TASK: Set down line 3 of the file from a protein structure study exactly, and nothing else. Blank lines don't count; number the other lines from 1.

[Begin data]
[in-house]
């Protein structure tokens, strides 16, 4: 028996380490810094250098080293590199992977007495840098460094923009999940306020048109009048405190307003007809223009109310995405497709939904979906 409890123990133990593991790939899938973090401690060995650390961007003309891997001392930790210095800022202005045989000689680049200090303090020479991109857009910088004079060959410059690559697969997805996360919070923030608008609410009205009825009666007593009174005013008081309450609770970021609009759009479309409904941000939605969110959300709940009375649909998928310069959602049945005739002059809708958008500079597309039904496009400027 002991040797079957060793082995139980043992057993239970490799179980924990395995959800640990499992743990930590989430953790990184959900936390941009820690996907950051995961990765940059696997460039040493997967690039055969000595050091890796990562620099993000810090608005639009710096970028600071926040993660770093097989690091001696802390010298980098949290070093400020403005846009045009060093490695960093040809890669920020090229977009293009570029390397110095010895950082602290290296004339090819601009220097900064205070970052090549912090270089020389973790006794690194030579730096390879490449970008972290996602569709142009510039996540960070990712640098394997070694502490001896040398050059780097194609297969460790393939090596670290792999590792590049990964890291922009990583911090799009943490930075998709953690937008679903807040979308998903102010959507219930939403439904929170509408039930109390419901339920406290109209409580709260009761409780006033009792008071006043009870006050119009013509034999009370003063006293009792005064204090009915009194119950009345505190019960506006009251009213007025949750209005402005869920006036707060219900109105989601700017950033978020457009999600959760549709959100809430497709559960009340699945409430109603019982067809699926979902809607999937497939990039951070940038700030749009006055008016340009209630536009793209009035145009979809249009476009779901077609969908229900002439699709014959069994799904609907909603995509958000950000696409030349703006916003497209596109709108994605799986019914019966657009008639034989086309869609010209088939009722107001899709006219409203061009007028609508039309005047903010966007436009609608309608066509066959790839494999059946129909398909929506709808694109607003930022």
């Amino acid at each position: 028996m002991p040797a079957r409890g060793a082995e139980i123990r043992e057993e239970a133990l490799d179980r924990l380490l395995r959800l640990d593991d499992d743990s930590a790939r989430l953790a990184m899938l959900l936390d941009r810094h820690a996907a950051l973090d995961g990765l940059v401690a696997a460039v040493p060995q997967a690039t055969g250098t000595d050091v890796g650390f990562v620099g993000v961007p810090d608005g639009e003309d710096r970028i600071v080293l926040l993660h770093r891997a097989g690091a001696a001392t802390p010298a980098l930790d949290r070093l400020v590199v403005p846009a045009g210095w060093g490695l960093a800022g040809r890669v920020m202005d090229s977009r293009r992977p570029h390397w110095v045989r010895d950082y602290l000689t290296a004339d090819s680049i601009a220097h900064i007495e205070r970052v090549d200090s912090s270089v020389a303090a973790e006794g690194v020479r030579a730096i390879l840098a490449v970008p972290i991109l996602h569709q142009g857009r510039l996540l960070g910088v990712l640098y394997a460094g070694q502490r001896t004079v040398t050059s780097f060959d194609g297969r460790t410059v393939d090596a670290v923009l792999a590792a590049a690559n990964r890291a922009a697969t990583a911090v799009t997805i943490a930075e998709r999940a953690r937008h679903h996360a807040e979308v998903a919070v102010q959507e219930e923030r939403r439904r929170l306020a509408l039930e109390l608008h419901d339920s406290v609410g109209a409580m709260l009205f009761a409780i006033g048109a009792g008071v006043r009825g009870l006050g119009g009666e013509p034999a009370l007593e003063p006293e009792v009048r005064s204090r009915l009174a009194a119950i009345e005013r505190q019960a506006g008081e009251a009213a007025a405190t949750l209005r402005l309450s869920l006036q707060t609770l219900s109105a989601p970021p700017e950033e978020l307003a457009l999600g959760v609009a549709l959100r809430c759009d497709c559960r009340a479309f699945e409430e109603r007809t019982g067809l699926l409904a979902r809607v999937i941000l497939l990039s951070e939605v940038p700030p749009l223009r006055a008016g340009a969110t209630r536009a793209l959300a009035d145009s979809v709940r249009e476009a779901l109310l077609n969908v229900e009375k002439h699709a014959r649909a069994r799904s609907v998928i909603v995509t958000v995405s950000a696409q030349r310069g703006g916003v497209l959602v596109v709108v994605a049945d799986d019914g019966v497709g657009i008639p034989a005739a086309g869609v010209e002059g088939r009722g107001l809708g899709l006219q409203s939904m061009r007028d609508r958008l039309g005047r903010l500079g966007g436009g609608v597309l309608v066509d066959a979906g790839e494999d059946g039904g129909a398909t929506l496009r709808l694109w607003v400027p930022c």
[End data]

């Amino acid at each position: 028996m002991p040797a079957r409890g060793a082995e139980i123990r043992e057993e239970a133990l490799d179980r924990l380490l395995r959800l640990d593991d499992d743990s930590a790939r989430l953790a990184m899938l959900l936390d941009r810094h820690a996907a950051l973090d995961g990765l940059v401690a696997a460039v040493p060995q997967a690039t055969g250098t000595d050091v890796g650390f990562v620099g993000v961007p810090d608005g639009e003309d710096r970028i600071v080293l926040l993660h770093r891997a097989g690091a001696a001392t802390p010298a980098l930790d949290r070093l400020v590199v403005p846009a045009g210095w060093g490695l960093a800022g040809r890669v920020m202005d090229s977009r293009r992977p570029h390397w110095v045989r010895d950082y602290l000689t290296a004339d090819s680049i601009a220097h900064i007495e205070r970052v090549d200090s912090s270089v020389a303090a973790e006794g690194v020479r030579a730096i390879l840098a490449v970008p972290i991109l996602h569709q142009g857009r510039l996540l960070g910088v990712l640098y394997a460094g070694q502490r001896t004079v040398t050059s780097f060959d194609g297969r460790t410059v393939d090596a670290v923009l792999a590792a590049a690559n990964r890291a922009a697969t990583a911090v799009t997805i943490a930075e998709r999940a953690r937008h679903h996360a807040e979308v998903a919070v102010q959507e219930e923030r939403r439904r929170l306020a509408l039930e109390l608008h419901d339920s406290v609410g109209a409580m709260l009205f009761a409780i006033g048109a009792g008071v006043r009825g009870l006050g119009g009666e013509p034999a009370l007593e003063p006293e009792v009048r005064s204090r009915l009174a009194a119950i009345e005013r505190q019960a506006g008081e009251a009213a007025a405190t949750l209005r402005l309450s869920l006036q707060t609770l219900s109105a989601p970021p700017e950033e978020l307003a457009l999600g959760v609009a549709l959100r809430c759009d497709c559960r009340a479309f699945e409430e109603r007809t019982g067809l699926l409904a979902r809607v999937i941000l497939l990039s951070e939605v940038p700030p749009l223009r006055a008016g340009a969110t209630r536009a793209l959300a009035d145009s979809v709940r249009e476009a779901l109310l077609n969908v229900e009375k002439h699709a014959r649909a069994r799904s609907v998928i909603v995509t958000v995405s950000a696409q030349r310069g703006g916003v497209l959602v596109v709108v994605a049945d799986d019914g019966v497709g657009i008639p034989a005739a086309g869609v010209e002059g088939r009722g107001l809708g899709l006219q409203s939904m061009r007028d609508r958008l039309g005047r903010l500079g966007g436009g609608v597309l309608v066509d066959a979906g790839e494999d059946g039904g129909a398909t929506l496009r709808l694109w607003v400027p930022c």